2015 Jewish Film Festival Brings New Line-up of Amazing Movies

2015-Jewish-Film-Festival-Logo-webThis year’s Louisville Jewish Film Festival will have more than just a fantastic list of films to see: This year there will be a special musical event – CenterStage and Louisville Jewish Film Festival present A Musical Celebration of 125 year anniversary of JCC.

The event will feature the documentary Broadway Musicals: A Jewish Legacy, and CenterStage actors will perform show tunes that celebrate the history of Jewish performers, writers and composers in Broadway theater.

The Peabody Award-winning documentary looks at the unique role of some of those Jewish legends. The songs of the Broadway musical were created almost exclusively by Jewish Americans over a 50-year period. This documentary explores the unique role of some of the greatest composers, writers and performers of the Broadway stage, such as Irving Berlin, Jerome Kern, George and Ira Gershwin, Leonard Bernstein, Richard Rogers and Oscar Hammerstein, John Kander, Harold Prince, Stephen Sondheim, Mel Brooks, Matthew Broderick, Zero Mostel, Nathan Lane, Idina Menzel, Kristin Chenoweth, Barbra Streisand and more. There will be a catered dessert reception and complimentary beer and wine.

The show is Saturday, February 7, at 7:30 p.m. at the Jewish Community Center. Tickets are $25 in advance; $28 at the door. A Vaad-approved dessert will be made available if reserved by February 3.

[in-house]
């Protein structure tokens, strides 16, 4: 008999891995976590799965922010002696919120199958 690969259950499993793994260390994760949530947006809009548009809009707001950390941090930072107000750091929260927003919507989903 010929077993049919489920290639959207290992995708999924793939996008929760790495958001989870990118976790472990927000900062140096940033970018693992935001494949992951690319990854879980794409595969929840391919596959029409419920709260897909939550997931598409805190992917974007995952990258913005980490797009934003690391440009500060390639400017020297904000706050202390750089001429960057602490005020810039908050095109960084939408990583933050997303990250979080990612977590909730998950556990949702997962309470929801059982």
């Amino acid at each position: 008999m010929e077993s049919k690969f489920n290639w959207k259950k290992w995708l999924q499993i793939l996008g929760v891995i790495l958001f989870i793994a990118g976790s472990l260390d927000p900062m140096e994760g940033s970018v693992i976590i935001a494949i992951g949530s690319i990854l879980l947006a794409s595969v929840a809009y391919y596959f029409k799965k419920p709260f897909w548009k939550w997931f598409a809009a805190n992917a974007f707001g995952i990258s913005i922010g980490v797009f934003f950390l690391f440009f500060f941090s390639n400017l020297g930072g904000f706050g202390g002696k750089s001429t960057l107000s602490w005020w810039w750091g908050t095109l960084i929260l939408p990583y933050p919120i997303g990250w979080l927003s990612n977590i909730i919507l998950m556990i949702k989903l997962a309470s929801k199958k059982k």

The festival has many other offerings that will be sure to make viewers laugh, cry and think:

Run Boy Run

February 5, 7 p.m., and February 15, 11:30 p.m. Village 8 Theaters, $8.50 in advance, $10 at the door, $6 for students. English subtitles. Opening Film at the Atlanta Jewish Film Festival

The opening show of the festival is this gripping saga of courage and compassion. It’s the miraculous true story of a 9-year-old Polish boy who flees from the Warsaw ghetto in 1942. He survives in the woods, eludes SS patrols and charms locals into providing shelter, while keeping alive his Jewish faith. It’s based on the novel by Uri Orlev, an Israeli children’s author and translator.


February 8, 2 p.m. Village 8 Theaters. $8.50 in advance, $10 at the door, $6 for students. English subtitles. Mild adult situations.

This comedic spy-thriller begins when Hamas leader Mahmoud al Mabhouh was murdered in his Dubai hotel room in January 2010. The local police blame the Mossad and release security tapes showing what appear to be Israeli agents carrying out the killing. The shocking story makes international headlines, but no one is more surprised than the Mossad, who have never heard of these agents or their mission. An investigation is immediately initiated, and the Mossad soon realizes that it is just one player in a high-stakes con game.

 The Strength to Tell and Getting Serious